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Fishermen and farmers in Fukushima Prefecture have voiced concern about the risk of further harmful rumors about produce from the area if the government allows Tokyo Electric Power Company Holdings Inc. (Tepco), the operator of the Fukushima No. 1 nuclear power plant, to release water contaminated with radioactive tritium into the Pacific Ocean.

The government is in the final stages of giving the green light to release the radioactive water accumulating at the plant into the sea.

Nearly 10 years after the triple meltdowns at the nuclear power plant in March 2011, prices for agricultural and fisheries products from the prefecture haven’t fully recovered.

Some producers are still struggling to get retailers to buy their produce. They are concerned that if the government cannot set out detailed measures to tackle the reputational damage, they will need to start all over again from scratch.

“It’s unprecedented, and it’s hard to predict how much and how long it will last,” said deputy trade minister Kiyoshi Ejima, who heads a government task force on nuclear disasters, in an interview, regarding the harmful rumors. “We can’t offer a comprehensive (aid) package at this point of time.”

The government is expected to offer measures of support for the farm and fisheries industries, conduct public information campaigns based on science and compensate for damages as a result of releasing the water into the sea.

But it appears the government has not set out a detailed approach for how it plans to tackle any reputational damage caused by the release.

Since the 2011 disaster, the prefecture’s fisheries cooperative has only been able to conduct experimental fishing on limited days, with restrictions on the areas fished.

It is planning to move to full-scale fishing in April, with all 43 types of fish approved to be shipped.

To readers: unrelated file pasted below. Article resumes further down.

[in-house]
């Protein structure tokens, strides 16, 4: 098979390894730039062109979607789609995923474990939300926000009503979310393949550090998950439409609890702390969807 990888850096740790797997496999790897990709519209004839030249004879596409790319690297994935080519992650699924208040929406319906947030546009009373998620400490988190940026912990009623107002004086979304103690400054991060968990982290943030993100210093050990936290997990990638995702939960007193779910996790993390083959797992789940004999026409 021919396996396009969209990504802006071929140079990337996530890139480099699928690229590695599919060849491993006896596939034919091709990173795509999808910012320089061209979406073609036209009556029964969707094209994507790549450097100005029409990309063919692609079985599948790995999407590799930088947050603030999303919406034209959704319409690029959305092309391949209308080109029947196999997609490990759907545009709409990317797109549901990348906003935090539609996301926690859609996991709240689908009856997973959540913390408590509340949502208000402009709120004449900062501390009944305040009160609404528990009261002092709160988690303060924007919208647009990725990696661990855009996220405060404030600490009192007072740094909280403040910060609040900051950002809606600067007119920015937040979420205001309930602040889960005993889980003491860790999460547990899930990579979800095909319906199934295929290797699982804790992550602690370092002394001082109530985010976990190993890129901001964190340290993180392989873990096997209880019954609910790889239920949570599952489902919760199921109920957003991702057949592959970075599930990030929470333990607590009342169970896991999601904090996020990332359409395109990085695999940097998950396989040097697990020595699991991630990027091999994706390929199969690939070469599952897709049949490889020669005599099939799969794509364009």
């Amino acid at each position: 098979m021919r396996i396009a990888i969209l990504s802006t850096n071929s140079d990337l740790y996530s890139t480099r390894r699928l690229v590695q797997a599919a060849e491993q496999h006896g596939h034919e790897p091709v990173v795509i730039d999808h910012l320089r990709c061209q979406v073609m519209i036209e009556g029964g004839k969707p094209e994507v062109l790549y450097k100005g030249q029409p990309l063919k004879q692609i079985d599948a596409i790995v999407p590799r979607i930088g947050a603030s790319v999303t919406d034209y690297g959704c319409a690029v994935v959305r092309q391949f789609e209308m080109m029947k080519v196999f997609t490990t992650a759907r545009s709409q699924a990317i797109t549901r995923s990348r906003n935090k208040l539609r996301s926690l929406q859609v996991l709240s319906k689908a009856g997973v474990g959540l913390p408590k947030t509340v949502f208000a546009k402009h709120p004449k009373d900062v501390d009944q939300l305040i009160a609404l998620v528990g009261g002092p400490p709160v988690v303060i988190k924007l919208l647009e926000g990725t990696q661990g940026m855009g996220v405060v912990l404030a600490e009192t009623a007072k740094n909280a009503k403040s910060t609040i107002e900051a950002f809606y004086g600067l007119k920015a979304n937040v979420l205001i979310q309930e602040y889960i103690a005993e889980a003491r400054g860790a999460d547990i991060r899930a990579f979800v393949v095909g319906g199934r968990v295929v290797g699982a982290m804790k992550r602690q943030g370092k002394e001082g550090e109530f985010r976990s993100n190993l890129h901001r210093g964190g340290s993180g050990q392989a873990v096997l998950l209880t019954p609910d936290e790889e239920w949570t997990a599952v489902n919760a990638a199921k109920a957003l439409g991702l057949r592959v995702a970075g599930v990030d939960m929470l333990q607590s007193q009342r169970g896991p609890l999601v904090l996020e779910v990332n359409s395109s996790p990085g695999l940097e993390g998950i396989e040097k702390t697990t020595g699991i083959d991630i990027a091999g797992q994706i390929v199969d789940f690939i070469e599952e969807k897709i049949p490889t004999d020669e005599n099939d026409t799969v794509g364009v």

“What we have been working on will be all for nothing,” said Toshimi Suzuki, 67, who belongs to a cooperative for sea urchin and abalone fishing in the city of Iwaki that is urging the government to decide against releasing the tritium-laced water into the sea. “I want them to listen to the voices of fishermen who are still struggling due to harmful rumors before deciding what measures to take.”

Farmers are also worried.

“If the waters are released when people at home and abroad aren’t adequately informed that it’s safe, based on science, harmful rumors will spread again,” said Yasuaki Kato, 44, a farmer who produces rice and apples.

When Kato worked to promote the safety of Fukushima-made produce in Tokyo, he felt it was extremely difficult to gain the understanding of people from outside Fukushima Prefecture.

“If people don’t understand the safety of the produce and how it has been made, it won’t have a price tag equivalent to what it’s worth,” Kato said.

In northern Fukushima Prefecture, fruit farmers were hit by heavy rain last year, after Typhoon Hagibis swept through the region, and were significantly affected by plant disease this year. Koji Suzuki, 69, who harvests peaches and persimmons in the town of Kunimi, says he was only able to harvest about 40% of his fruit compared to normal years.

He is afraid prices that plummeted after the meltdowns will once again drop.

“I want (the government) to propose measures on what it will do when consumers avoid produce from Fukushima,” Suzuki said.

This section features topics and issues covered by the Fukushima Minpo, the prefecture’s largest newspaper. The original article was published Oct. 21.

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